But here’s the thing: I’m not sure we really need a whole bunch of flashy signings. If you’re a typical deluded Spurs fan like me, you still have faith in the Gareth Bale Seven. Erik Lamela is looking like a brand new signing because he is like a brand new signing and any media source that calls him a "flop" is full of crap—he was injured for most of last season and is looking like he’s worth every penny of that £30m we paid for him.

Nacer Chadli had a fantastic game last weekend against QPR. Christian Eriksen is still one of the best players on the team. Etienne Capoue apparently took the French version of Super Soldier Serum and is now bossing the midfield. Many of the players we purchased with the Bale fund are now either coming good or looking much, much better—bar Roberto Soldado and Pualinho, of course, because we broke them—and we have young rising players like Harry Kane and Nabil Bentaleb that are developing into first team starters

We also have the aforementioned Fazio, whom I have not had the pleasure to see play but is probably a decent enough defender, and we have bizarrely been linked to left wingers like Memphis Depay and Danny Welbeck the entire window. I think it’s likely that we may see one or two more signings, and one or two more departures before all is said and done, including the traditional Daniel Levy Deadline Day Special. We could still use one more defender, and maybe a striker if we decide to cut bait on Soldado. We’re not in a position to be able to attract the Di Marias of the world to Spurs—though neither should United be able to—nor are we the kind of team that will realistically challenge for the title. So all in all, based on the opening two matches, I like our team.

T&C: When people talk plate tectonics, history often seems to begin and end with Pangea. The supercontinent existed up until the early Mesozoic, when it began to break apart into the continents we know and grudgingly tolerate today. Yet that was only 300 million years ago, which while rather a great deal in human terms is inconsequential set against the Earth's 4.5 billion years of existence and evidence of plate tectonics as far back as 4 billion years ago. And just as one day Asia and the Americas and all the rest will smash ever so slowly back together, there was a time before Pangea when the continents were separate.

Before Pangea was Pannotia, a V-shaped supercontinent spread out from the south pole that existed 600 million years ago. Before Pannotia was Rodinia. And before Rodia were Colombia, Protopangea, Kenorland, and Ur. Between them, the plates broke up, grew and changed and paired off with each other. New plates formed and others were subducted into the Earth's core. One day, the continents will come together again. And one day, some of the lands people walk on today—entire continents even—will be melted down, recycled in a furnace where temperatures can rise to over 4000 degrees.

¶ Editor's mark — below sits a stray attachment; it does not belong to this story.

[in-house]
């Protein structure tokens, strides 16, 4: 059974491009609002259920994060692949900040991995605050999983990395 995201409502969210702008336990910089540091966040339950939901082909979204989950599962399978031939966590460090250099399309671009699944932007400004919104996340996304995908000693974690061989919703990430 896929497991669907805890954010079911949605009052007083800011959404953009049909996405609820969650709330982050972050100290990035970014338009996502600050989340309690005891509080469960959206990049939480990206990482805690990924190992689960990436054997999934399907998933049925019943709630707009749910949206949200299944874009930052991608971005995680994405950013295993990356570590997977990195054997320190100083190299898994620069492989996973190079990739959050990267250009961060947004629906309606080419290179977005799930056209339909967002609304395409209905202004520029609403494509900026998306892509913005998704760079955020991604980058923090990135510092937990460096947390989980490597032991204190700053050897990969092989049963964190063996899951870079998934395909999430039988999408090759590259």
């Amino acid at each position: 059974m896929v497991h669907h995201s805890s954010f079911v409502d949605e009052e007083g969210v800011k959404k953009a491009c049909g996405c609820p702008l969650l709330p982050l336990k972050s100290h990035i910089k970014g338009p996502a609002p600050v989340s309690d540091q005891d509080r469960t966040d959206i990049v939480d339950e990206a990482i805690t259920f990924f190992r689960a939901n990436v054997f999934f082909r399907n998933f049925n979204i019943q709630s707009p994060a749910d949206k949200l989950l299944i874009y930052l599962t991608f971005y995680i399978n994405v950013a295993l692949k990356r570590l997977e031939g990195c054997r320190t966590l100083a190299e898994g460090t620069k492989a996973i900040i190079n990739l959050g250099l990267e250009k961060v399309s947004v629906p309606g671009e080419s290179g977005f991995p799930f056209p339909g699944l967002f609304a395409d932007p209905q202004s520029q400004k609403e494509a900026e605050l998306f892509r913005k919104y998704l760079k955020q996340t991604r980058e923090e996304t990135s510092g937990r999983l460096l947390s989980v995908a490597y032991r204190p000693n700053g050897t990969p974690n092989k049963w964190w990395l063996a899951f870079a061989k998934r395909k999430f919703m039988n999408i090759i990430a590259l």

After trying to build an entire squad from scratch last summer and while going through two managers, Spurs ended the season three points and one table position worse than the year before. This was obviously the greatest disaster to ever befall north London. With everyone having had a year to settle and the club going out to land the manager of the club that finished 13 points and two table positions below them last season, who gets the blame if you don't finish above Arsenal again this season?

CFC: First of all I’m pretty sure Brad Friedel was alive to see Pannotia transform into Pangea, and could give us a first-hand account. Also, I’m a big fan of plate tectonics, since Spurs innately understand the concept of breaking plates—as well as lamps, televisions, and so on—after our two matches against Liverpool last season.

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Reime von Emil Wolff, Lass Dir was erzählen [Public domain]

But the thing I really like about plate tectonics is the concept of terra firma shifting slowly, quietly, but perceptibly under our feet into a new configuration. Movement is a constant, and those that don’t recognize this—oh hai Arsene—will inexorably find themselves ground into dust. Change happens slowly, at least if you aren't standing on the Ambramovich Plate, but even the basest of creatures can recognize changes in the tides and can feel in their bones the inevitable tug of the earth towards their ultimate destiny. All this is to say that we’re totally going to win the league this year and shut up.

T&C: Tea and Crumpets would be remiss if, after our talk last season, we didn't get an update on the search for Kyle Walker's brain? Have Spurs or agents connected to Spurs managed to find it yet?

CFC: If I were to warrant a guess, I’d say it’s probably in or around the same location where Steven Gerrard misplaced his ability. Tribalism!

T&C: Tribalism? We'll have you know that some of Tea and Crumpets' best friends are Tottenham fans. Okay, some of the people we're acquainted with in passing. Okay, just one of them. And it's you. Still, we do wish you all the best this year. Just not against us on Sunday and not if it comes down to the two of us for the final Champions League spot. But other than that, we wish you and the rest of the folks at Cartilage Free Captain all the best. Mostly.